The car’s simple, torquey engine–equipped with Strombergs, of course–is another of his favorite features. But it couldn’t stay original: The supercharger required it to handle 7 invigorating pounds of boost. “A friend of mine built the engine. It has a laundry list of expensive stuff in it, but all with an eye to making it strong, not exotic for the sake of bragging rights,” he explains.

As a result, the engine is fortified everywhere between the forged crank and the aluminum head–one of the last that Jack Drew ported before he passed away. High-strength ARP fasteners bolt it all together.

Though Goldman is personally opposed to engine swaps, he opted for a cross-brand upgrade when the overdrive in the TR4’s transmission needed reworking. A Toyota five-speed manual takes the place of the original thanks to HVDA’s conversion kit. He justifies the swap thusly: “If one cannot see a transmission conversion, is it really there?”

It’s Never Finished

The TR4 has been a rolling restoration ever since Goldman bought it, and it’ll never be quite complete. The bodywork and exterior paint had been taken care of by the time he brought it home, but the engine bay needed work. It’s a good thing the engine needed to come out.

The suspension is still mostly stock, meaning it currently has more power than grip. It does have lower springs and Koni shocks, with a Moss Motors tube shock conversion on the rear. The Wilwood brakes on the front are a one-off installation, not part of any kit.

Inside, the mantra of continual upgrades also applies. “The interior is presentable but also wants a refresh at some point. I’ve got a correct pair of seats just waiting to get covered,” he says, considering his schedule. “Maybe this will be Interior Summer. One never knows about such things.”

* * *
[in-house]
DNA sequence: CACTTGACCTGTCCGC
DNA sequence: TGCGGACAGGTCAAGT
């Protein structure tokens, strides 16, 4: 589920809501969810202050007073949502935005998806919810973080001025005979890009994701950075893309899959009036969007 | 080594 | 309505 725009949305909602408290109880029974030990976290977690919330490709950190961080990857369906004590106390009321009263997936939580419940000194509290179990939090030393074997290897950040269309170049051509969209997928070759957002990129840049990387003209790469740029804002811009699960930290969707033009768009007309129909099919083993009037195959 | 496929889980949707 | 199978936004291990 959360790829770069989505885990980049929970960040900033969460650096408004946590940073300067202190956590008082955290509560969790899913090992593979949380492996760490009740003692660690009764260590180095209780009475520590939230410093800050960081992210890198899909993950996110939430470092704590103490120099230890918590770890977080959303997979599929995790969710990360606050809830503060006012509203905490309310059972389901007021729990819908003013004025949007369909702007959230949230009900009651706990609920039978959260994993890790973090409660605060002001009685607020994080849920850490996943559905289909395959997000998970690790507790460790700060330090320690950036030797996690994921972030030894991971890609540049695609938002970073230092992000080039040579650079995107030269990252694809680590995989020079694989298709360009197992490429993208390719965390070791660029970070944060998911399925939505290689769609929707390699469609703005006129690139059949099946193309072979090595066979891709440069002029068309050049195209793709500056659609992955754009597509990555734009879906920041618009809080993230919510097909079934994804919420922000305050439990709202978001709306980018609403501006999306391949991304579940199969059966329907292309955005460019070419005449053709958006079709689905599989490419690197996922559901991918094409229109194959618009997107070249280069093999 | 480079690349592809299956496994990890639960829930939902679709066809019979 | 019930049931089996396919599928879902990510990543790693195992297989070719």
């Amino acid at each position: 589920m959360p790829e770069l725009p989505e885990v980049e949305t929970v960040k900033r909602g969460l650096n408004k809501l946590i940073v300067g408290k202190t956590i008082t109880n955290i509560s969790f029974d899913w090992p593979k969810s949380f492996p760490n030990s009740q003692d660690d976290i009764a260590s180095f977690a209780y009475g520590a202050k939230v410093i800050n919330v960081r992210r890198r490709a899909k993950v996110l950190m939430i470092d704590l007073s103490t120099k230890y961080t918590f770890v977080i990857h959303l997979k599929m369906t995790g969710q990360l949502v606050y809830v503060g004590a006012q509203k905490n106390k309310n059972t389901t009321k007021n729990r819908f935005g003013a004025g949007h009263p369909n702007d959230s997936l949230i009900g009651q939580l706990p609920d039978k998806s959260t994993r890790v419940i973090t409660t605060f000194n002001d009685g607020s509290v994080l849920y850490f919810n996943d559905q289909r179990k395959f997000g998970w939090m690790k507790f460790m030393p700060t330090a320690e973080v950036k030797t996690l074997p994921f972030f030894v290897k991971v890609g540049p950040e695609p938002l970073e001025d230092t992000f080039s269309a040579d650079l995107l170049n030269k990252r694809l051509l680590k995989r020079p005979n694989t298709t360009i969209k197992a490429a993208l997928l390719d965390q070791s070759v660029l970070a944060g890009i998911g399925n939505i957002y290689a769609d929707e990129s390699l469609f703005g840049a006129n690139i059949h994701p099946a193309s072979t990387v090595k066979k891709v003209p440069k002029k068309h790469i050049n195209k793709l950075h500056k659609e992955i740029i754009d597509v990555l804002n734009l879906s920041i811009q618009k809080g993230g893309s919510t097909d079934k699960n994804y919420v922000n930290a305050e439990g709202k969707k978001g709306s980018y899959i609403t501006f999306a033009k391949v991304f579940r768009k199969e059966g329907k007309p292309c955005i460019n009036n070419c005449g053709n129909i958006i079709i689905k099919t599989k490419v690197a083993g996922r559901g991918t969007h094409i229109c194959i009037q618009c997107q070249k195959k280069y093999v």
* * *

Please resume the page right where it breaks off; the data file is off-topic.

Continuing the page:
The look of the car carries a bit of heritage, too: His first TR4’s Surrey top now adorns Goldman’s new one, but he didn’t discard his first car when he crunched it up a few decades ago. “I still have the carcass, but it wants to be restored by a new owner,” he says. When you’ve found your new love, moving on also means letting go.

Goldman’s long workdays and 80-mile commute aren’t conducive to driving this TR4 daily–especially not in the short days of winter–but he does take it out frequently. “During daylight savings, I’ll drive it to work once or twice a week and on Saturdays. Unfortunately, I’m a creature of many sensations, so some Saturdays I tootle around in a ’48 TC, and others I torture the tourists in the TR4,” he says.

Goldman has other cars that must also be exercised regularly, which means the TR4 sees a fair amount of garage time. But, he says, “If I had to drive a British car every day, I’d take the 4.”

This article is from an archival issue of the magazine. Like stories like this? You’ll see every article as soon as it's published, and get access to our full digital archive, by subscribing to Classic Motorsports. Subscribe now.

Join Free Join our community to easily find more Triumph articles.
View comments on the CMS forums
Our Preferred Partners